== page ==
The World Acadian Congress wrapped up on the Acadian Peninsula in northeastern New Brunswick Sunday night, following 17 days of cultural celebration.
About 50,000 visitors participated in the event, which is held every five years and is the largest gathering of Acadians in the world. Many say they'll remember the warmth of the people and the strength of their culture.
Brigitte Aubé, who travelled from northern Alberta, wasn't disappointed.
"Oh my God, decorations, you cannot miss them ... They are everywhere ... for the l'Acadie there, so as far as decorations, nothing can compare to it."
Tom Landry, who travelled from near Ann Arbor, Mich., with his family, was equally pleased.
He attended the Landry reunion on Saturday — one of more than 90 family reunions that form the backbone of the gathering. Landry doesn't speak French but felt at home in Caraquet.
"There isn't a language barrier when you're with family, and so it's been a real experience and one in which we can show to our granddaughter some of the history of our family," said Landry.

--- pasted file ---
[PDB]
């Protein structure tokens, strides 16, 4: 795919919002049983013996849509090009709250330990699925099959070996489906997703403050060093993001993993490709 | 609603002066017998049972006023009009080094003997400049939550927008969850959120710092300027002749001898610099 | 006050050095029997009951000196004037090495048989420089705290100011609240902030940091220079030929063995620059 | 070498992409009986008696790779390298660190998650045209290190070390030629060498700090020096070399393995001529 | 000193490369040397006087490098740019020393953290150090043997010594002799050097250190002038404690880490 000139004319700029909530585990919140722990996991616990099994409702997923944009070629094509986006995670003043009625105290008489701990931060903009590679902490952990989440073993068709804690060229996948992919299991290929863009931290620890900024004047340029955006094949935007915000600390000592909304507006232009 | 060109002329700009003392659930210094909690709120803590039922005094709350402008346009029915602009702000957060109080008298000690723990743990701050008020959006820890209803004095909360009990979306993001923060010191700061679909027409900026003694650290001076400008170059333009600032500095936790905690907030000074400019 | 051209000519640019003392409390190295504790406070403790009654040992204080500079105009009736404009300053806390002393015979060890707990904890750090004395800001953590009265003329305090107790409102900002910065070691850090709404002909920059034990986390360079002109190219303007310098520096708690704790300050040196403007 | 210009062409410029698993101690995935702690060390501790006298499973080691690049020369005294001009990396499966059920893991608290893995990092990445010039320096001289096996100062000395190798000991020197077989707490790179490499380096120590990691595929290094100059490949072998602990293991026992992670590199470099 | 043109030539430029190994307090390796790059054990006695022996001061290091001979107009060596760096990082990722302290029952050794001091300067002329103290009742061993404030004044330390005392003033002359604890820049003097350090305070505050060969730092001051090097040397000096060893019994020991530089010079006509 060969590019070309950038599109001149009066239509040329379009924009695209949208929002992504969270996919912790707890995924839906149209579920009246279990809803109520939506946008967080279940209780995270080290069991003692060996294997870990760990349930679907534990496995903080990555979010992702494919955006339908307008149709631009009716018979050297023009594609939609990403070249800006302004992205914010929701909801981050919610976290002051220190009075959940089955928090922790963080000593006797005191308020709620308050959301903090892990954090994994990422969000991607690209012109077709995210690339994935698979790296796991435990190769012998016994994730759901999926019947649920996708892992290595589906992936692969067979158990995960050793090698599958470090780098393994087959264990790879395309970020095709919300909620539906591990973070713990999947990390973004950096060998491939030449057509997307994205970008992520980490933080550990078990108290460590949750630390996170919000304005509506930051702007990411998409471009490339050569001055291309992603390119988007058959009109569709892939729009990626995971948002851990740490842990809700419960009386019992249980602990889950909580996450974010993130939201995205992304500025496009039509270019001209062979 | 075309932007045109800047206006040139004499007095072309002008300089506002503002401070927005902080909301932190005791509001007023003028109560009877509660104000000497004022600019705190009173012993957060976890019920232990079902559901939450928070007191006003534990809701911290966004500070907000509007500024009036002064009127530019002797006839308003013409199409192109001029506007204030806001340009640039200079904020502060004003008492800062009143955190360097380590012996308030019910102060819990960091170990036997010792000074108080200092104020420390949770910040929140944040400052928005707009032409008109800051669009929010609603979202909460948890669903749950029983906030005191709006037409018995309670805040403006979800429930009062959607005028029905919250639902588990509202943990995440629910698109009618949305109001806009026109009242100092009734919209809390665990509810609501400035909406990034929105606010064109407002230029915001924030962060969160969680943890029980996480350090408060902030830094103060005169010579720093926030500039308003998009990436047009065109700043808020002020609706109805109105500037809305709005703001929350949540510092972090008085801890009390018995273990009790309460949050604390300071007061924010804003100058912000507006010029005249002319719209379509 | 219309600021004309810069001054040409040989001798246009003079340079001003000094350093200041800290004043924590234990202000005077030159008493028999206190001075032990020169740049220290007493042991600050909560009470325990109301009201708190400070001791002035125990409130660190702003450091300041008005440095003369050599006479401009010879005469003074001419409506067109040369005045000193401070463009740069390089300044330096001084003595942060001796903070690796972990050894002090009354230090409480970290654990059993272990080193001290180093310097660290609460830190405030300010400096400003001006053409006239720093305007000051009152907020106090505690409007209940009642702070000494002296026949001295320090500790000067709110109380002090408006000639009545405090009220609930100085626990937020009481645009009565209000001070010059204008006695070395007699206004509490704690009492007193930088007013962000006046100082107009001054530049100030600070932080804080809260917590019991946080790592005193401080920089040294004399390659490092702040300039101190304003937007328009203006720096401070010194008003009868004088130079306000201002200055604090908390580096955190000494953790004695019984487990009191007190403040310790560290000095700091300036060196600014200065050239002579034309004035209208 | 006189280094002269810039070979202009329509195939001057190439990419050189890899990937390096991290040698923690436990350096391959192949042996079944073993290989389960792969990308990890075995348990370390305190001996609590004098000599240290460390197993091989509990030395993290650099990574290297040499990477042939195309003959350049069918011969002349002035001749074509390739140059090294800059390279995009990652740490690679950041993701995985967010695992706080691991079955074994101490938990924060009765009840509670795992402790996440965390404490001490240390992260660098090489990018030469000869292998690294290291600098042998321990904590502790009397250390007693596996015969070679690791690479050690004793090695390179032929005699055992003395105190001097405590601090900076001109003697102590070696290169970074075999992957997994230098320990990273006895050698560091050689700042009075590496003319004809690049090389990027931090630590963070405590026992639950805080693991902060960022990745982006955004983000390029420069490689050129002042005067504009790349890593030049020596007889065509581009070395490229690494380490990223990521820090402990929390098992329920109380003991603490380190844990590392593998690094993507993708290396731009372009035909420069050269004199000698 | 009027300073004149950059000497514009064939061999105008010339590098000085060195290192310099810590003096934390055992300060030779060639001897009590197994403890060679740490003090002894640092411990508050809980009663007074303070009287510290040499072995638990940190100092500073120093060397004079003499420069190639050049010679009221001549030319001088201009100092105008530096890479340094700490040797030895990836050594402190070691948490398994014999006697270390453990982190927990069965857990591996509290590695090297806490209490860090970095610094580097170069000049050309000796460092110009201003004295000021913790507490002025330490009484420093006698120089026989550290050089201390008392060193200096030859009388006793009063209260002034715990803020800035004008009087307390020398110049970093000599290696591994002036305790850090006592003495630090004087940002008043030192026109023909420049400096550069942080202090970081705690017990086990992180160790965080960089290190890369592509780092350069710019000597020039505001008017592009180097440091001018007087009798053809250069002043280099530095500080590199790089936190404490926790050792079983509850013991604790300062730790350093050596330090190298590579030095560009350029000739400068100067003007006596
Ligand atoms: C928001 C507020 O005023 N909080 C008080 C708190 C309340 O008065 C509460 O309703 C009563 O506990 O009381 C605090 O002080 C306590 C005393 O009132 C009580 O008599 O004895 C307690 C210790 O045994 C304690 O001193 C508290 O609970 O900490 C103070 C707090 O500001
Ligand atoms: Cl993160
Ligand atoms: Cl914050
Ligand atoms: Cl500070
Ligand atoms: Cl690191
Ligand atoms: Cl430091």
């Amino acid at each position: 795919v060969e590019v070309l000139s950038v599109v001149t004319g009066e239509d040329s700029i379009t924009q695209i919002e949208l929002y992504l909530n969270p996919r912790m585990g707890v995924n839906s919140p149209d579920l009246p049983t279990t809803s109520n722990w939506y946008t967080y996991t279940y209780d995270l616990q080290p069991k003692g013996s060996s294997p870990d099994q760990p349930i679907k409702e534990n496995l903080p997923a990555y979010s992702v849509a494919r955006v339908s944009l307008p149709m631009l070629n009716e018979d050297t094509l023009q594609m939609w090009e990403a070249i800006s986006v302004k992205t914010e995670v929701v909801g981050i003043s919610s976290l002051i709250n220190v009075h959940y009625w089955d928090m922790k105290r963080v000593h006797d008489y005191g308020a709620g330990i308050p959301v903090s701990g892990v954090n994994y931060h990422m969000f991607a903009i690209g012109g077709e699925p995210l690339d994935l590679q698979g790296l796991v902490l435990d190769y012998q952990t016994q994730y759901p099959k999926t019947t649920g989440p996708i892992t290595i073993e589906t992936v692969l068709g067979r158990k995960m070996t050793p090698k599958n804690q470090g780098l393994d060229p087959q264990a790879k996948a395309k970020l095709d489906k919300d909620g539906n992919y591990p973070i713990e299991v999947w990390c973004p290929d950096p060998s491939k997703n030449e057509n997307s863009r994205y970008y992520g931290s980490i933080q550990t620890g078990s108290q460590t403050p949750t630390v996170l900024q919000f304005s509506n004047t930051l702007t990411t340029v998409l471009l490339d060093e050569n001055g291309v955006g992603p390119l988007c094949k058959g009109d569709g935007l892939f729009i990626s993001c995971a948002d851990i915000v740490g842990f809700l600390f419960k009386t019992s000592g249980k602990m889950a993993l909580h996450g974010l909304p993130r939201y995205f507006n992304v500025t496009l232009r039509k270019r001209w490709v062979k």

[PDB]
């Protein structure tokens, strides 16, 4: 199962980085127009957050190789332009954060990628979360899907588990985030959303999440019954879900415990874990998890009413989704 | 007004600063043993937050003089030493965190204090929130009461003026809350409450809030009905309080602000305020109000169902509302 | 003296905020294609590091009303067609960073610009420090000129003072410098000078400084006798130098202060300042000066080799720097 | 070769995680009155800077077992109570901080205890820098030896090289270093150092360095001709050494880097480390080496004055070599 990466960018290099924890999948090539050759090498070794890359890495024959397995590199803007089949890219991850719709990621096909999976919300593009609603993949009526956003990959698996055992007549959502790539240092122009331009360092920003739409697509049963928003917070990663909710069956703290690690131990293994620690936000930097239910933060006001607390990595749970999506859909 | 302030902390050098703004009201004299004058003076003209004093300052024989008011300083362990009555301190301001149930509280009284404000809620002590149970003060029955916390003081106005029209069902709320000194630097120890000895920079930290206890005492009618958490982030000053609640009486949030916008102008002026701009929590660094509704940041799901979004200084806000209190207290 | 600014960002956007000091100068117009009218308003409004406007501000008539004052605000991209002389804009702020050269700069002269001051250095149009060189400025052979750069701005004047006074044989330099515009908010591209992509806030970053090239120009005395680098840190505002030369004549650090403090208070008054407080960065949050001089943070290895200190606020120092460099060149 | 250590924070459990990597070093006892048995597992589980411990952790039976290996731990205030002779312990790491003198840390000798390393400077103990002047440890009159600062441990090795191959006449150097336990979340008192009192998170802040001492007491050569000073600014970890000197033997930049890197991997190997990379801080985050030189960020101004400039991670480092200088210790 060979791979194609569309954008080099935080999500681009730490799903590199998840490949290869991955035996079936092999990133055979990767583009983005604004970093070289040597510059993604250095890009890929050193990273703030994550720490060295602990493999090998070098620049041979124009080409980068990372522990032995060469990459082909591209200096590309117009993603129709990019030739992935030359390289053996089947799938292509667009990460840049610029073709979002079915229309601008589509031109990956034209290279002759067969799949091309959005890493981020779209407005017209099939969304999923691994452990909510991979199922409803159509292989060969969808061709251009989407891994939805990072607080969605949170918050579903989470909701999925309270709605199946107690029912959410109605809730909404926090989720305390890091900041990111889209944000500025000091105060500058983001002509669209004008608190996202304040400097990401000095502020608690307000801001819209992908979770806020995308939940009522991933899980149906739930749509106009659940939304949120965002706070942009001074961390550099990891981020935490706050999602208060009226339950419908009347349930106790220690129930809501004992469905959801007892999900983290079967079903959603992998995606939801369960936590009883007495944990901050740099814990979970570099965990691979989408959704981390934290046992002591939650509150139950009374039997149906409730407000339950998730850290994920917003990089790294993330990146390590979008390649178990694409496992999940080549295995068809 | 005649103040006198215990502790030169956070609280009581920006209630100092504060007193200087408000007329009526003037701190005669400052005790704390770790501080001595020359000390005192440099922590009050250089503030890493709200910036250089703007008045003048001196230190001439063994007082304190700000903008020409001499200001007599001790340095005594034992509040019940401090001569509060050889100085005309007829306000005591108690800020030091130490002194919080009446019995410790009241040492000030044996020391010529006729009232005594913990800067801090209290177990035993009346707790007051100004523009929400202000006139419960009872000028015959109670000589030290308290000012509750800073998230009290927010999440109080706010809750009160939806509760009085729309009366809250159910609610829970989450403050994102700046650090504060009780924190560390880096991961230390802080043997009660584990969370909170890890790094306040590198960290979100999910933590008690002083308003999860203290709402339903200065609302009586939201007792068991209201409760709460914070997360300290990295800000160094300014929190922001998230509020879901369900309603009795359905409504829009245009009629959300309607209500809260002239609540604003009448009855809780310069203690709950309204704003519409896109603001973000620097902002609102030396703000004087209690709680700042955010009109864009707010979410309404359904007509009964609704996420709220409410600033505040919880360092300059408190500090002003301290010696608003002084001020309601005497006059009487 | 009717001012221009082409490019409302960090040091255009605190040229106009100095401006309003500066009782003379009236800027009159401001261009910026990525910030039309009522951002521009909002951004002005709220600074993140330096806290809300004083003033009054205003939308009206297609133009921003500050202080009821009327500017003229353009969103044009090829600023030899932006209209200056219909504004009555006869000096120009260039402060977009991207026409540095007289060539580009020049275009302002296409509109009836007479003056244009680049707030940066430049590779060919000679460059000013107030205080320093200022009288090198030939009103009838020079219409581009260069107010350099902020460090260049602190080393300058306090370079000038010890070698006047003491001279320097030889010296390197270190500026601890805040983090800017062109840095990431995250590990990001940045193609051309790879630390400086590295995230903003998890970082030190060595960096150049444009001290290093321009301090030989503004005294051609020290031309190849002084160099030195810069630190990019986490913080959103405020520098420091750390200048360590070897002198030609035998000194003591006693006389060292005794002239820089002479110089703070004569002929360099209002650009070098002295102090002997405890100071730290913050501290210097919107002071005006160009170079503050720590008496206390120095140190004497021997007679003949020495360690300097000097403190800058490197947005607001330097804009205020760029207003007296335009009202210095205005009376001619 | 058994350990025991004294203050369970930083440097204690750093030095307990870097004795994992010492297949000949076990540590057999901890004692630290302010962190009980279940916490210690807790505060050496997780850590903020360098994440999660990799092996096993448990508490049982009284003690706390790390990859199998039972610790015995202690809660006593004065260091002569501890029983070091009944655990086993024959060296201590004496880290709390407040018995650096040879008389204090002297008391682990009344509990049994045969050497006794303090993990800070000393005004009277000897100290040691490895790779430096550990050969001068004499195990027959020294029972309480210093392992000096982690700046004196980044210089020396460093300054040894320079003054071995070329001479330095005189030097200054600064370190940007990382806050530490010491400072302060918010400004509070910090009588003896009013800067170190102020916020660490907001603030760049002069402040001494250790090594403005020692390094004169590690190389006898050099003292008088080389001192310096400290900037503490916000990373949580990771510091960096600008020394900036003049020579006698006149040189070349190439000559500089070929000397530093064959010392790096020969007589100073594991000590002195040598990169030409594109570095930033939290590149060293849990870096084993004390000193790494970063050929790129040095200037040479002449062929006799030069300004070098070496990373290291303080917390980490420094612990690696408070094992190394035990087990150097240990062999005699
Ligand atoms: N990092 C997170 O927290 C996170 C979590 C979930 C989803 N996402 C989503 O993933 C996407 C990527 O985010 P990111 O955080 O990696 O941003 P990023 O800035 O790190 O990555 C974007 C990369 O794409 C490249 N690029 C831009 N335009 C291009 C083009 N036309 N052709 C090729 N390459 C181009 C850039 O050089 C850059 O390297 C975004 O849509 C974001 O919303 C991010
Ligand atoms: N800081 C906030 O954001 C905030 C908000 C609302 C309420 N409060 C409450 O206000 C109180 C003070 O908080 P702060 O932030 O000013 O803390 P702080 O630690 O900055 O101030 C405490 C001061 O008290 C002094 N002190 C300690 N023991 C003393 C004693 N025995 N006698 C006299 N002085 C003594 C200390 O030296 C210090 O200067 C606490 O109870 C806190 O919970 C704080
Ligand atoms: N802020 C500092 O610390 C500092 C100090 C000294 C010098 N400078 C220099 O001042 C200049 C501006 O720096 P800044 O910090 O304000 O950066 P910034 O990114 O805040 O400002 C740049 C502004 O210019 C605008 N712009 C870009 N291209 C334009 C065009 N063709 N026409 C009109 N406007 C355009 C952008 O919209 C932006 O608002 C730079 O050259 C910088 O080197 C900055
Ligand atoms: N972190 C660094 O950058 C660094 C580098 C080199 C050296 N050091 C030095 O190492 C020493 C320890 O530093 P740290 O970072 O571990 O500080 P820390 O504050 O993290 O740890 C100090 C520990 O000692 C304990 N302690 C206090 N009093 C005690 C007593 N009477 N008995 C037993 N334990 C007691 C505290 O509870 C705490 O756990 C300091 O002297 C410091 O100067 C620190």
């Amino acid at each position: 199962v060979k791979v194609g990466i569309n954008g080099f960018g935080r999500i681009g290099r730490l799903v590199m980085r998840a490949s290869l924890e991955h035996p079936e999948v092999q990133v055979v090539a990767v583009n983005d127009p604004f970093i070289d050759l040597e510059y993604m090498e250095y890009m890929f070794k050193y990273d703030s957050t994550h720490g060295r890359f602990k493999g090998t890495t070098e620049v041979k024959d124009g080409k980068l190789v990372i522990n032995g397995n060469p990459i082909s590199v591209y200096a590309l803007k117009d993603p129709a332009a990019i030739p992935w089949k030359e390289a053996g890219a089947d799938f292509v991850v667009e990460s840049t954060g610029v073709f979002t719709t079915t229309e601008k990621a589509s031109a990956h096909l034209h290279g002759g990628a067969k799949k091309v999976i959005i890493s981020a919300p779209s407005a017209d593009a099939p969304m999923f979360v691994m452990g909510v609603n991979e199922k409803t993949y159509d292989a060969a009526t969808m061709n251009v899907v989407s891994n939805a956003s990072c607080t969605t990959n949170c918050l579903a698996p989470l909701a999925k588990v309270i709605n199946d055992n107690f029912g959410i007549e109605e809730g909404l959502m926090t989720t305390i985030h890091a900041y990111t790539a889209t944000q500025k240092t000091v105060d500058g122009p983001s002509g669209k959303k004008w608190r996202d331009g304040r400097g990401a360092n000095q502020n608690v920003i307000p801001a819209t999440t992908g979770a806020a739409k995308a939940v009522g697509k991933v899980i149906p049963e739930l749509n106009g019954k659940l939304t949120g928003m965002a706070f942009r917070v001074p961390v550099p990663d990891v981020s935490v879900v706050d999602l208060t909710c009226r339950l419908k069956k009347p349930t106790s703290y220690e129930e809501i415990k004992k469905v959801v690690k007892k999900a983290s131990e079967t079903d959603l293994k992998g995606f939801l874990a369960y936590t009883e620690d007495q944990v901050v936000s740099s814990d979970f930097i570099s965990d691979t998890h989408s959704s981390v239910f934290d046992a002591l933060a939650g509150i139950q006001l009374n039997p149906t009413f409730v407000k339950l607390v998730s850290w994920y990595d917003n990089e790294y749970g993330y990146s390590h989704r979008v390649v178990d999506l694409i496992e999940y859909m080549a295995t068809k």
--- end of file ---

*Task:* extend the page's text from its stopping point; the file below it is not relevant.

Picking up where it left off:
"Even though my granddaughter's only 11, this'll be a lasting memory and hopefully one that she'll carry on and participate on in future years."
'I stopped and I almost cried'
People from the Acadian Peninsula have also deemed the event a success.
One of the organizers, Marie Joelle Bergeron, said seeing 50,000 people in the streets of Caraquet on the Acadian National Holiday is something she will never forget.
"I stopped and I almost cried," she said. "For me, that was the moment, you know, seeing all those people ... there were people everywhere and it made me so proud."
Acadians are the original French people who settled in areas that are now New Brunswick, Nova Scotia, and P.E.I., starting in the early 17th century. The first French settlers arrived in 1604, but actual colonies didn't take root until the 1630s.
The next World Acadian Congress is scheduled to be held in the Edmundston area in 2014.